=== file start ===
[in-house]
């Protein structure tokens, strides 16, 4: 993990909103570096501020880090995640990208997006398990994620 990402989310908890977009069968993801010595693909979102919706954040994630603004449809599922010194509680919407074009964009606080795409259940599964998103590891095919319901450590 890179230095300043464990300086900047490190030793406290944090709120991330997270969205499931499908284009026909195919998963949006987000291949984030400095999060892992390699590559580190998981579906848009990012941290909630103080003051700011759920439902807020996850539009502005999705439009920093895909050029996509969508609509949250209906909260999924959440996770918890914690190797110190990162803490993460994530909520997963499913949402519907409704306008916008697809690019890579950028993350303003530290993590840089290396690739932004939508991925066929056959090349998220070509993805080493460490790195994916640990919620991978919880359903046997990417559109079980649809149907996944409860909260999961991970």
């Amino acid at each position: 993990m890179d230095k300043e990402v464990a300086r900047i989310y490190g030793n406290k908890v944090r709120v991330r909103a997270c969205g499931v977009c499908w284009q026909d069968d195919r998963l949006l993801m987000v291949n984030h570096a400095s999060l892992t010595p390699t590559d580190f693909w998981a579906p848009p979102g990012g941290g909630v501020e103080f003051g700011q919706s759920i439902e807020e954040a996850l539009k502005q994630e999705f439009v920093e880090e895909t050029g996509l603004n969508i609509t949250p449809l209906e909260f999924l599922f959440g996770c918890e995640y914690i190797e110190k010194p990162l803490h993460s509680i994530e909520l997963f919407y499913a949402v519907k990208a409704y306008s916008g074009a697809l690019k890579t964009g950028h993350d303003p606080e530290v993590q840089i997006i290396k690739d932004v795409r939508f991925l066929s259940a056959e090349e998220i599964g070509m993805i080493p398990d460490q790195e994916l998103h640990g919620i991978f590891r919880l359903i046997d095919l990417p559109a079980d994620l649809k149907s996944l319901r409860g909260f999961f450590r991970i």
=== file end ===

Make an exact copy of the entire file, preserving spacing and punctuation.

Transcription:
[in-house]
């Protein structure tokens, strides 16, 4: 993990909103570096501020880090995640990208997006398990994620 990402989310908890977009069968993801010595693909979102919706954040994630603004449809599922010194509680919407074009964009606080795409259940599964998103590891095919319901450590 890179230095300043464990300086900047490190030793406290944090709120991330997270969205499931499908284009026909195919998963949006987000291949984030400095999060892992390699590559580190998981579906848009990012941290909630103080003051700011759920439902807020996850539009502005999705439009920093895909050029996509969508609509949250209906909260999924959440996770918890914690190797110190990162803490993460994530909520997963499913949402519907409704306008916008697809690019890579950028993350303003530290993590840089290396690739932004939508991925066929056959090349998220070509993805080493460490790195994916640990919620991978919880359903046997990417559109079980649809149907996944409860909260999961991970």
């Amino acid at each position: 993990m890179d230095k300043e990402v464990a300086r900047i989310y490190g030793n406290k908890v944090r709120v991330r909103a997270c969205g499931v977009c499908w284009q026909d069968d195919r998963l949006l993801m987000v291949n984030h570096a400095s999060l892992t010595p390699t590559d580190f693909w998981a579906p848009p979102g990012g941290g909630v501020e103080f003051g700011q919706s759920i439902e807020e954040a996850l539009k502005q994630e999705f439009v920093e880090e895909t050029g996509l603004n969508i609509t949250p449809l209906e909260f999924l599922f959440g996770c918890e995640y914690i190797e110190k010194p990162l803490h993460s509680i994530e909520l997963f919407y499913a949402v519907k990208a409704y306008s916008g074009a697809l690019k890579t964009g950028h993350d303003p606080e530290v993590q840089i997006i290396k690739d932004v795409r939508f991925l066929s259940a056959e090349e998220i599964g070509m993805i080493p398990d460490q790195e994916l998103h640990g919620i991978f590891r919880l359903i046997d095919l990417p559109a079980d994620l649809k149907s996944l319901r409860g909260f999961f450590r991970i």